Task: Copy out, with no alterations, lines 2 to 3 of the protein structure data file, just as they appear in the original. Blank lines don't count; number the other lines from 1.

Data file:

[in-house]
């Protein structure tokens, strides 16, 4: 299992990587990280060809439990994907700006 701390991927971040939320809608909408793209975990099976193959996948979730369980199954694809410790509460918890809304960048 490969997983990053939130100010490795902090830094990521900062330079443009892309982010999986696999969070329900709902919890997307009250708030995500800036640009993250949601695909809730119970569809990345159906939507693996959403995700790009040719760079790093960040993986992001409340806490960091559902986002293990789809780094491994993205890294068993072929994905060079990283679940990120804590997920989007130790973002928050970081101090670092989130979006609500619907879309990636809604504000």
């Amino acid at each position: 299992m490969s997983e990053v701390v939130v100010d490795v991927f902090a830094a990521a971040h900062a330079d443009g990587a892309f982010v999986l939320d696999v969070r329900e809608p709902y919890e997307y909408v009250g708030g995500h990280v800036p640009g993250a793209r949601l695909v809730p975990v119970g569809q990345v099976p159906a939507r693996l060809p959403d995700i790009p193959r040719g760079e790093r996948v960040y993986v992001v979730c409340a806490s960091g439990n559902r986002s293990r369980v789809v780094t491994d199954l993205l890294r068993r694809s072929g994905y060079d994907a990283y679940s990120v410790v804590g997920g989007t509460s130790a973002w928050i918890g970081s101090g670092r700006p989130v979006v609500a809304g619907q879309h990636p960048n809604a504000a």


């Protein structure tokens, strides 16, 4: 299992990587990280060809439990994907700006 701390991927971040939320809608909408793209975990099976193959996948979730369980199954694809410790509460918890809304960048 490969997983990053939130100010490795902090830094990521900062330079443009892309982010999986696999969070329900709902919890997307009250708030995500800036640009993250949601695909809730119970569809990345159906939507693996959403995700790009040719760079790093960040993986992001409340806490960091559902986002293990789809780094491994993205890294068993072929994905060079990283679940990120804590997920989007130790973002928050970081101090670092989130979006609500619907879309990636809604504000």
């Amino acid at each position: 299992m490969s997983e990053v701390v939130v100010d490795v991927f902090a830094a990521a971040h900062a330079d443009g990587a892309f982010v999986l939320d696999v969070r329900e809608p709902y919890e997307y909408v009250g708030g995500h990280v800036p640009g993250a793209r949601l695909v809730p975990v119970g569809q990345v099976p159906a939507r693996l060809p959403d995700i790009p193959r040719g760079e790093r996948v960040y993986v992001v979730c409340a806490s960091g439990n559902r986002s293990r369980v789809v780094t491994d199954l993205l890294r068993r694809s072929g994905y060079d994907a990283y679940s990120v410790v804590g997920g989007t509460s130790a973002w928050i918890g970081s101090g670092r700006p989130v979006v609500a809304g619907q879309h990636p960048n809604a504000a």